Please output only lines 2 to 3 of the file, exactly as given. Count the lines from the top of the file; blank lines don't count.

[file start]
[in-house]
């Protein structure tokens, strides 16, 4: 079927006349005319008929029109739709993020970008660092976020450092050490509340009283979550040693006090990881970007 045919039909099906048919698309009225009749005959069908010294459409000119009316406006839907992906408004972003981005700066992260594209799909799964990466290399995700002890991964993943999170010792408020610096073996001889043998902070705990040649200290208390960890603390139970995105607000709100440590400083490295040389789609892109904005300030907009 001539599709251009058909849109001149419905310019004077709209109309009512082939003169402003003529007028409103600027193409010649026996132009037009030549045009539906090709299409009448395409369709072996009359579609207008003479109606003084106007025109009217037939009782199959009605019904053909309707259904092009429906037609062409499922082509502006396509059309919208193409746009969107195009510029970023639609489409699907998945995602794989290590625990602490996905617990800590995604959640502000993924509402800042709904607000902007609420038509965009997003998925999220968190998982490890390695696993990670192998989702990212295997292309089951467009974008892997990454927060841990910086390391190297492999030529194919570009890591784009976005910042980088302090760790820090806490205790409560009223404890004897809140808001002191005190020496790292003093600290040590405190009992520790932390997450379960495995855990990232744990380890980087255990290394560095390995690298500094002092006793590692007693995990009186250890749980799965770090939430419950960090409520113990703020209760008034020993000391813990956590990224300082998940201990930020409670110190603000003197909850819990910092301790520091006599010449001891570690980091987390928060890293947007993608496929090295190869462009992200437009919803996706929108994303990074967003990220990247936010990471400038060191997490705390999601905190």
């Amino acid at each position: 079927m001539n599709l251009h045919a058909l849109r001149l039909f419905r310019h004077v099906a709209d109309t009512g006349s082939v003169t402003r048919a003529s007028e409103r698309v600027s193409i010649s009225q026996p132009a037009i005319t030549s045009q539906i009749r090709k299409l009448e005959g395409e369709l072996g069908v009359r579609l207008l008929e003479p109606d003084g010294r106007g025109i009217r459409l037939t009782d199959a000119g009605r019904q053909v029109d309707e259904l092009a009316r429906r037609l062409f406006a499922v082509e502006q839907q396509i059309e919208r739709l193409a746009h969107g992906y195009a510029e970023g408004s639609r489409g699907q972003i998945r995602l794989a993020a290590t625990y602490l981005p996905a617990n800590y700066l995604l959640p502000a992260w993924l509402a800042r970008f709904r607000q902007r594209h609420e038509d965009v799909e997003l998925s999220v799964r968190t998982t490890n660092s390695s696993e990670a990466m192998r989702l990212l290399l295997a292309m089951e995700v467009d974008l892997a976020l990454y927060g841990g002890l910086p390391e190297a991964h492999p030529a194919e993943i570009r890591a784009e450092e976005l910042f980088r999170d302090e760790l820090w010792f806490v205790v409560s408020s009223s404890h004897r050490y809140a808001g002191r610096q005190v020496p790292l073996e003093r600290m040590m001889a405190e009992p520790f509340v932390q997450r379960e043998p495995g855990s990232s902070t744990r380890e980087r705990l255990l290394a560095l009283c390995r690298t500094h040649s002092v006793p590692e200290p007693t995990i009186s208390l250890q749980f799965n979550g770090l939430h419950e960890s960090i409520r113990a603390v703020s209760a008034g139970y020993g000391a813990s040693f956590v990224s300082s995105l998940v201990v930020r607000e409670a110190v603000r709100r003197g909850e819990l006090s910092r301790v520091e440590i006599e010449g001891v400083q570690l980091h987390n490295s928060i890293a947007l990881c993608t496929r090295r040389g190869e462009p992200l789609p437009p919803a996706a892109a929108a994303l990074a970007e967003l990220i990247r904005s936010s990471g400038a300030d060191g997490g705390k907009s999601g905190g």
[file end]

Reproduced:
């Protein structure tokens, strides 16, 4: 079927006349005319008929029109739709993020970008660092976020450092050490509340009283979550040693006090990881970007 045919039909099906048919698309009225009749005959069908010294459409000119009316406006839907992906408004972003981005700066992260594209799909799964990466290399995700002890991964993943999170010792408020610096073996001889043998902070705990040649200290208390960890603390139970995105607000709100440590400083490295040389789609892109904005300030907009 001539599709251009058909849109001149419905310019004077709209109309009512082939003169402003003529007028409103600027193409010649026996132009037009030549045009539906090709299409009448395409369709072996009359579609207008003479109606003084106007025109009217037939009782199959009605019904053909309707259904092009429906037609062409499922082509502006396509059309919208193409746009969107195009510029970023639609489409699907998945995602794989290590625990602490996905617990800590995604959640502000993924509402800042709904607000902007609420038509965009997003998925999220968190998982490890390695696993990670192998989702990212295997292309089951467009974008892997990454927060841990910086390391190297492999030529194919570009890591784009976005910042980088302090760790820090806490205790409560009223404890004897809140808001002191005190020496790292003093600290040590405190009992520790932390997450379960495995855990990232744990380890980087255990290394560095390995690298500094002092006793590692007693995990009186250890749980799965770090939430419950960090409520113990703020209760008034020993000391813990956590990224300082998940201990930020409670110190603000003197909850819990910092301790520091006599010449001891570690980091987390928060890293947007993608496929090295190869462009992200437009919803996706929108994303990074967003990220990247936010990471400038060191997490705390999601905190």
């Amino acid at each position: 079927m001539n599709l251009h045919a058909l849109r001149l039909f419905r310019h004077v099906a709209d109309t009512g006349s082939v003169t402003r048919a003529s007028e409103r698309v600027s193409i010649s009225q026996p132009a037009i005319t030549s045009q539906i009749r090709k299409l009448e005959g395409e369709l072996g069908v009359r579609l207008l008929e003479p109606d003084g010294r106007g025109i009217r459409l037939t009782d199959a000119g009605r019904q053909v029109d309707e259904l092009a009316r429906r037609l062409f406006a499922v082509e502006q839907q396509i059309e919208r739709l193409a746009h969107g992906y195009a510029e970023g408004s639609r489409g699907q972003i998945r995602l794989a993020a290590t625990y602490l981005p996905a617990n800590y700066l995604l959640p502000a992260w993924l509402a800042r970008f709904r607000q902007r594209h609420e038509d965009v799909e997003l998925s999220v799964r968190t998982t490890n660092s390695s696993e990670a990466m192998r989702l990212l290399l295997a292309m089951e995700v467009d974008l892997a976020l990454y927060g841990g002890l910086p390391e190297a991964h492999p030529a194919e993943i570009r890591a784009e450092e976005l910042f980088r999170d302090e760790l820090w010792f806490v205790v409560s408020s009223s404890h004897r050490y809140a808001g002191r610096q005190v020496p790292l073996e003093r600290m040590m001889a405190e009992p520790f509340v932390q997450r379960e043998p495995g855990s990232s902070t744990r380890e980087r705990l255990l290394a560095l009283c390995r690298t500094h040649s002092v006793p590692e200290p007693t995990i009186s208390l250890q749980f799965n979550g770090l939430h419950e960890s960090i409520r113990a603390v703020s209760a008034g139970y020993g000391a813990s040693f956590v990224s300082s995105l998940v201990v930020r607000e409670a110190v603000r709100r003197g909850e819990l006090s910092r301790v520091e440590i006599e010449g001891v400083q570690l980091h987390n490295s928060i890293a947007l990881c993608t496929r090295r040389g190869e462009p992200l789609p437009p919803a996706a892109a929108a994303l990074a970007e967003l990220i990247r904005s936010s990471g400038a300030d060191g997490g705390k907009s999601g905190g």